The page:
**Microsoft, Windows, Windows NT are registered trademarks and Microsoft SQL Server is a trademark of Microsoft Corporation; DB2, AIX, OS/390, OS/400, and OS/2 are registered trademarks of IBM; and Oracle8 is a trademark of Oracle Corporation; and Solaris is a trademark of Sun Microsystem, Inc. single row. The SQL code needed to apply common column functions to fields in the same row could be quite cumbersome. Preferred embodiments invert the data in rows in an input table to a single column in an output table. By inverting the rows to columns, typical database column function can now be applied to the data in a single column, that was previously spread across different columns in the same row. This would allow the user to apply basic and straightforward SQL commands and column functions to perform the analysis of the fields.

BRIEF DESCRIPTION OF THE DRAWINGS

Referring now to the drawings in which like reference numbers represent corresponding parts throughout:

FIG. 1 illustrates a computing environment in which preferred embodiments are implemented;

FIG. 2 illustrates the parameters used in a transform command to invert the columns of an input table in accordance with preferred embodiments of the present invention;

FIGS. 3a, 3 b, and 3 c illustrate graphical user interfaces (GUI) panels for entering invert transform rules in accordance with preferred embodiments of the present invention;

FIGS. 4a and 4 b illustrate logic to perform a invert transform operation in accordance with preferred embodiments of the present invention; and

FIGS. 5, 6, and 7 illustrate examples of the application of invert transform rules to input tables to produce transformed output tables in accordance with preferred embodiments of the present invention.

DETAILED DESCRIPTION OF THE PREFERRED EMBODIMENTS

In the following description, reference is made to the accompanying drawings which form a part hereof and which illustrate several embodiments of the present invention. It is understood that other embodiments may be utilized and structural and

In preferred embodiments, the invert transform program is implemented using the IBM stored procedure database program structure. A stored procedure is a block of procedural constructs and embedded SQL statements, i.e., an application program, that is stored in a database and can be called by name. Stored procedures allow an application program to execute in two parts. One part runs on the client and the other on the server. This allows one client call to produce several accesses of the database from the application program executing on the system, i.e., server including the database. Stored procedures are particularly useful to process a large number of database records, e.g., millions to billions of records, without having to transfer data between the server 4 and client 6. The client stored procedure passes input information to the server stored procedure which then, executing within the database program 8 including the database 10, processes numerous database records according to such client input information. The server stored procedure program is initiated by the client, and during execution the client cannot communicate with the stored procedure executing in the server. Further details of stored procedures are described in the publication “A Complete Guide to DB2 Universal Database,” “A Complete Guide to DB2 Universal Database,” which was incorporated by reference above.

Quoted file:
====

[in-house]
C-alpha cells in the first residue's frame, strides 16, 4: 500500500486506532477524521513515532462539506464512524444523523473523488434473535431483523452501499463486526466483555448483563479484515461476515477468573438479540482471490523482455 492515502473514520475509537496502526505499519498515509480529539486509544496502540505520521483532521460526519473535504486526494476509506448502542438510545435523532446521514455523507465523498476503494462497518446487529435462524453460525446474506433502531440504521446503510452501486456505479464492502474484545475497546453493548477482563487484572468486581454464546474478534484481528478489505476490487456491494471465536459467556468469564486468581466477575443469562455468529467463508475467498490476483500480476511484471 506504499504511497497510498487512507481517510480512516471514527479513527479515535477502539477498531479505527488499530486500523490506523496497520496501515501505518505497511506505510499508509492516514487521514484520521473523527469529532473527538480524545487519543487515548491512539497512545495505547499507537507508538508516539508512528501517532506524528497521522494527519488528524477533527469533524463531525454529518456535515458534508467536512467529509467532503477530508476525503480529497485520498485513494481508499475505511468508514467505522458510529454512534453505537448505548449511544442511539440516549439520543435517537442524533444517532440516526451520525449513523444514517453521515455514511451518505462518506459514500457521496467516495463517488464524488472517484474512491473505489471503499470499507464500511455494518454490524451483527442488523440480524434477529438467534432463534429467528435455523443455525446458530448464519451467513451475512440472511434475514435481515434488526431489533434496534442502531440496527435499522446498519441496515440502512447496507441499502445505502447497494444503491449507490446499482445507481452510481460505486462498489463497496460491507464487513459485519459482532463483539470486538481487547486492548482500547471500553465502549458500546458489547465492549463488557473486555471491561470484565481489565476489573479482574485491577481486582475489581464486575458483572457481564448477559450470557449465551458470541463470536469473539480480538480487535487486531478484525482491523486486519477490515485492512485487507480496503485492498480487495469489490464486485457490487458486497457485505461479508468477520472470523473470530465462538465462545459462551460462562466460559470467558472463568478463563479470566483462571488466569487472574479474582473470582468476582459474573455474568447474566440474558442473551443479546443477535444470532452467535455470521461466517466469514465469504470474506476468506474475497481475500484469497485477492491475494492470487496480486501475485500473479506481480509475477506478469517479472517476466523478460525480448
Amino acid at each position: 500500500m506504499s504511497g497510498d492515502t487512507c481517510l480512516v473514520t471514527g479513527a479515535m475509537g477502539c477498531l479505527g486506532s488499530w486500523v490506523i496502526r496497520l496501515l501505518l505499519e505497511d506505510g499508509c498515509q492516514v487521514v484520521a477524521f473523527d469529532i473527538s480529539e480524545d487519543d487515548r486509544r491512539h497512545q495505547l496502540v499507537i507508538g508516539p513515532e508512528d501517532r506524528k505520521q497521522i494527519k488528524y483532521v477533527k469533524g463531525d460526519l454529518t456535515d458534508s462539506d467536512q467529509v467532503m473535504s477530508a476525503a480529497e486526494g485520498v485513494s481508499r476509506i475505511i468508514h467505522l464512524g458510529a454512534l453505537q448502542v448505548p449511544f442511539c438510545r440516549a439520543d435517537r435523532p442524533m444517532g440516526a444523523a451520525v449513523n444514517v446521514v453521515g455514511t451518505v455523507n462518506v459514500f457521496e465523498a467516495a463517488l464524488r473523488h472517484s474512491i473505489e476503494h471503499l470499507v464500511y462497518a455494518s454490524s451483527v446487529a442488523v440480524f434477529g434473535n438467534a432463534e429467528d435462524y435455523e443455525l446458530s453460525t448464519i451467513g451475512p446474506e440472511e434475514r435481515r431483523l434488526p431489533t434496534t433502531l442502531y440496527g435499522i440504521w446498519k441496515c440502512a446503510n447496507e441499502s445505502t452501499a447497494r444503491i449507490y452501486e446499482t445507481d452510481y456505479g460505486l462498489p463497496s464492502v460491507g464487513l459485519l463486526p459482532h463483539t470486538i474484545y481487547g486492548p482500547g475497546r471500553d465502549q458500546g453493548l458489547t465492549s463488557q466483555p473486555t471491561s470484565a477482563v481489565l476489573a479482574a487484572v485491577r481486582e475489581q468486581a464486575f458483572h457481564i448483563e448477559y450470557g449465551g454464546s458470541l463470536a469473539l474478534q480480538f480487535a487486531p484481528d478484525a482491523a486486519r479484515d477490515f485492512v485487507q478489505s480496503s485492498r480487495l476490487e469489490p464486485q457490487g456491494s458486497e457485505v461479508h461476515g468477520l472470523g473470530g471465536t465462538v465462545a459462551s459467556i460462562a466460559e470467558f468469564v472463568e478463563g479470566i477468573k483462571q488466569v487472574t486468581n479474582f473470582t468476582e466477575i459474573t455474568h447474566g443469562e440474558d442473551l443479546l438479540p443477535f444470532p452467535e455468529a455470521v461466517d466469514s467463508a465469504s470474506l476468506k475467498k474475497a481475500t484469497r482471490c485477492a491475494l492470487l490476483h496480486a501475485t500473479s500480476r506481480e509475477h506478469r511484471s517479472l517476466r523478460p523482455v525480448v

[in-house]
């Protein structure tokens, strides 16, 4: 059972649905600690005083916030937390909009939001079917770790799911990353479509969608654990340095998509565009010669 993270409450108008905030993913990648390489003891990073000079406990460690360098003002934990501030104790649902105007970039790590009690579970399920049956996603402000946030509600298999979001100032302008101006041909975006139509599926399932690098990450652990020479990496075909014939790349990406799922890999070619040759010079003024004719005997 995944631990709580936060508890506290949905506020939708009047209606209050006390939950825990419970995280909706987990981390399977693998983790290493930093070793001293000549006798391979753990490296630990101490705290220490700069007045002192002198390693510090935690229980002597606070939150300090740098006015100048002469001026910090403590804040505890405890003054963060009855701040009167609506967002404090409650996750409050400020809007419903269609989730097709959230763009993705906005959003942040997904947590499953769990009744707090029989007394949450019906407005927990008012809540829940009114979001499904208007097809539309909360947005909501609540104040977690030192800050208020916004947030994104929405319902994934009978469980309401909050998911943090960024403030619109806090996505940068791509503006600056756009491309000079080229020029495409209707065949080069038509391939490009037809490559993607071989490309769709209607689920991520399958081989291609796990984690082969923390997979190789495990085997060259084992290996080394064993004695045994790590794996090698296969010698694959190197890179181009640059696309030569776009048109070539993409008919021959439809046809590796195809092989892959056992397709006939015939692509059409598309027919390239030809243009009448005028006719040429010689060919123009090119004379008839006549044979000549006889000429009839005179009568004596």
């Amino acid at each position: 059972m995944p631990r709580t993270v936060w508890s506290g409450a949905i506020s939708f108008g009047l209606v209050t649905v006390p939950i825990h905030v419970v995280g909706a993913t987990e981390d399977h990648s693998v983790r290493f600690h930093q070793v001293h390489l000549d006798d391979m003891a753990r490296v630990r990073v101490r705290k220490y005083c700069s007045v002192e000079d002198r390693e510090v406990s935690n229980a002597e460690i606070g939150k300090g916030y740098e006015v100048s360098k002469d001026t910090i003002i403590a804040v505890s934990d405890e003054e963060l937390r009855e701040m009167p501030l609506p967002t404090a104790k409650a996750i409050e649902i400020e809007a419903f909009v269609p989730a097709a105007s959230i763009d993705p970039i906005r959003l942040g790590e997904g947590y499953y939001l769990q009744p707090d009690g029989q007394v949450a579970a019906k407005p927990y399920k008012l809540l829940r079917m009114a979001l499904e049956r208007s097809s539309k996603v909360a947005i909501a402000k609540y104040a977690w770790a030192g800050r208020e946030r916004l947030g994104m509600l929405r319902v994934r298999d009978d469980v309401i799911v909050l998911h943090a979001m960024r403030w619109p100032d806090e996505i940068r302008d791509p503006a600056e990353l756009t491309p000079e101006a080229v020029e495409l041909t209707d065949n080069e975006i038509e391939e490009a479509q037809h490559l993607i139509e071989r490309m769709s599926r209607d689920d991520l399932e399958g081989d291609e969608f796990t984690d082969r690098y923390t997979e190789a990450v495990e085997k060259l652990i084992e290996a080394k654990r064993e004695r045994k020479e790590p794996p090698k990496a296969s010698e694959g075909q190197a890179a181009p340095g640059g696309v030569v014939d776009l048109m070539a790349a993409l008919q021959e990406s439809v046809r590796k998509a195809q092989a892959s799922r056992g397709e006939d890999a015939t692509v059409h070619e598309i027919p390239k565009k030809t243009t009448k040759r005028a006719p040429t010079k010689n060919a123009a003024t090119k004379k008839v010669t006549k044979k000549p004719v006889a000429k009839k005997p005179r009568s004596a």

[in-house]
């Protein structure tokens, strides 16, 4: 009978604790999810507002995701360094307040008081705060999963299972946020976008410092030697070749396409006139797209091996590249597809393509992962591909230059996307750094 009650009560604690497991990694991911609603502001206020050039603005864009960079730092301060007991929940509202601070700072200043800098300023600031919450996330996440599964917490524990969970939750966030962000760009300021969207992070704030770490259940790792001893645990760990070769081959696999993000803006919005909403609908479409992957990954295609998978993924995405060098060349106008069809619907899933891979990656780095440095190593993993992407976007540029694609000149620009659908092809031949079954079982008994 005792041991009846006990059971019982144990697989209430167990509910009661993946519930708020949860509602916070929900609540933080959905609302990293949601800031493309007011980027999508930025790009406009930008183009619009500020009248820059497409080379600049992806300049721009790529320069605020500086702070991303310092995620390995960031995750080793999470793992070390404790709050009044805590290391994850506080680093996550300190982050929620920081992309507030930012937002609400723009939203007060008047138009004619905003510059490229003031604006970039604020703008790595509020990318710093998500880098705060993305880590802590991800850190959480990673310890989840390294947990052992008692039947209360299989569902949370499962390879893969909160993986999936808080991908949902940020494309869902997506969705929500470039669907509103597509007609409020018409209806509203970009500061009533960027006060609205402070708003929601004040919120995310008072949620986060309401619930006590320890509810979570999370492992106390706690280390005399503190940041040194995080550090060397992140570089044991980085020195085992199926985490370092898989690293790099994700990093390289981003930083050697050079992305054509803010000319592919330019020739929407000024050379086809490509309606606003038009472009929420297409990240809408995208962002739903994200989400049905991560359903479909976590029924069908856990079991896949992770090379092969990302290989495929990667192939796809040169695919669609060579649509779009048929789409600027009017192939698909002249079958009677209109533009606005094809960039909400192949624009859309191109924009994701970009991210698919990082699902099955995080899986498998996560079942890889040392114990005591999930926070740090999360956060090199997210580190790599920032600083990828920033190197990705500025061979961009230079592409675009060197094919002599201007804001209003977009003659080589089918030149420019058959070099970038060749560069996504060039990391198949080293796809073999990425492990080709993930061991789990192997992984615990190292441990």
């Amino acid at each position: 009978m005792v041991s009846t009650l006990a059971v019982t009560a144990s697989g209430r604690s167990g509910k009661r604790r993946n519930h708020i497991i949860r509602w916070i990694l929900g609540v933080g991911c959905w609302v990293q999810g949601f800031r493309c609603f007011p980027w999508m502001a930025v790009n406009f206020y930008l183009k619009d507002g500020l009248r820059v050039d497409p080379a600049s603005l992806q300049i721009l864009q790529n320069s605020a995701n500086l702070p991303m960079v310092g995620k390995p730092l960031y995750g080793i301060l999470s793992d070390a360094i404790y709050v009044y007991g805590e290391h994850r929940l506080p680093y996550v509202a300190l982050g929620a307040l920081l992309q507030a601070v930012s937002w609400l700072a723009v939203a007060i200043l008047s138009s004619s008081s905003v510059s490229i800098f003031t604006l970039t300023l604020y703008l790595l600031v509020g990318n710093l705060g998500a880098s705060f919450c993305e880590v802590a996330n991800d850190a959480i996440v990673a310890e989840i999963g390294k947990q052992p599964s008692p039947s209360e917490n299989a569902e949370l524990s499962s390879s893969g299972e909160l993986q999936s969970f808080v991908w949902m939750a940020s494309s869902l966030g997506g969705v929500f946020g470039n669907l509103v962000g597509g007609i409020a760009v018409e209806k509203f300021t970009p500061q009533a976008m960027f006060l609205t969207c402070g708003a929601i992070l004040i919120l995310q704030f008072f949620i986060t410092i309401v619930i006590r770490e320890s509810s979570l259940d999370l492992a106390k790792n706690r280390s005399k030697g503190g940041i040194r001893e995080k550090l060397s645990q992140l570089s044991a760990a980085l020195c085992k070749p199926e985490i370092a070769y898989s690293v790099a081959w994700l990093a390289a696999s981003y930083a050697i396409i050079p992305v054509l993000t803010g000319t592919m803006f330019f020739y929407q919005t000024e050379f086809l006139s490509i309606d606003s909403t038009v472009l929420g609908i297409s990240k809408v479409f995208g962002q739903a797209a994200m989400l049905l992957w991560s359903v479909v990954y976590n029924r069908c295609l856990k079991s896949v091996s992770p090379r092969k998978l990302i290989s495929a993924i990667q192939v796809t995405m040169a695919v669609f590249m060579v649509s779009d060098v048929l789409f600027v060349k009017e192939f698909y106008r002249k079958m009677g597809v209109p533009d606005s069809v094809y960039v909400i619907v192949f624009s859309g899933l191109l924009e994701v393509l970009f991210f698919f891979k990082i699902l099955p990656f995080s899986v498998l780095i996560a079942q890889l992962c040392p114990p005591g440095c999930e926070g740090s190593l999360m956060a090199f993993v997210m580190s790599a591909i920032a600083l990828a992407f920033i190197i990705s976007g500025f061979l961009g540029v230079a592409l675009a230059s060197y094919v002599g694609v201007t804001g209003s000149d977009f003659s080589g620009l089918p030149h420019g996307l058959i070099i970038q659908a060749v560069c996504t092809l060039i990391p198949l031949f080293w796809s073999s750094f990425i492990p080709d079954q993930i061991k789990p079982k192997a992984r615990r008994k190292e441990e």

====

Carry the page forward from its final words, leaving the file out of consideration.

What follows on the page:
The invert transform of the preferred embodiments is implemented as a stored procedure application program 12 in the server 4. The invert transform stored procedure 12 receives as input name of an input table 14 from the database 10, and transform rules 16 from the client 6 specifying the invert operations to perform on columns in the named input table 14. The results of the invert operations performed by the invert transform stored procedure 12 in response to the transform rules 16 are generated into the output table 18. The client side of the invert transform stored procedure 20 generates the transform rules 16 that specify the invert operations to perform and initiate execution of the invert transform stored procedure 12.

In preferred embodiments, the client side 8 b can pass parameters to the invert transform stored procedure 12 as “host variables” or embedded in a CALL statement. In either case, the parameters or transform rules 16 must be specified to control the operation of the invert transform 12.

Structure and Operation of the Invert Transform

A graphical user interface (GUI) at the client 6 may be used to enter various input parameters to control a invert operation. In response to such user input, the client side 20 would generate an application program interface (API) call to the invert transform stored procedure 12 including the parameters shown in FIG. 2 to initiate and control the operation of the invert transform stored procedure 12. The invert parameter fields 50 shown in FIG. 2 includes an input table name 52, output table name 54, log table name 56, run ID 58, data table column name 60, and a sequential number column 66.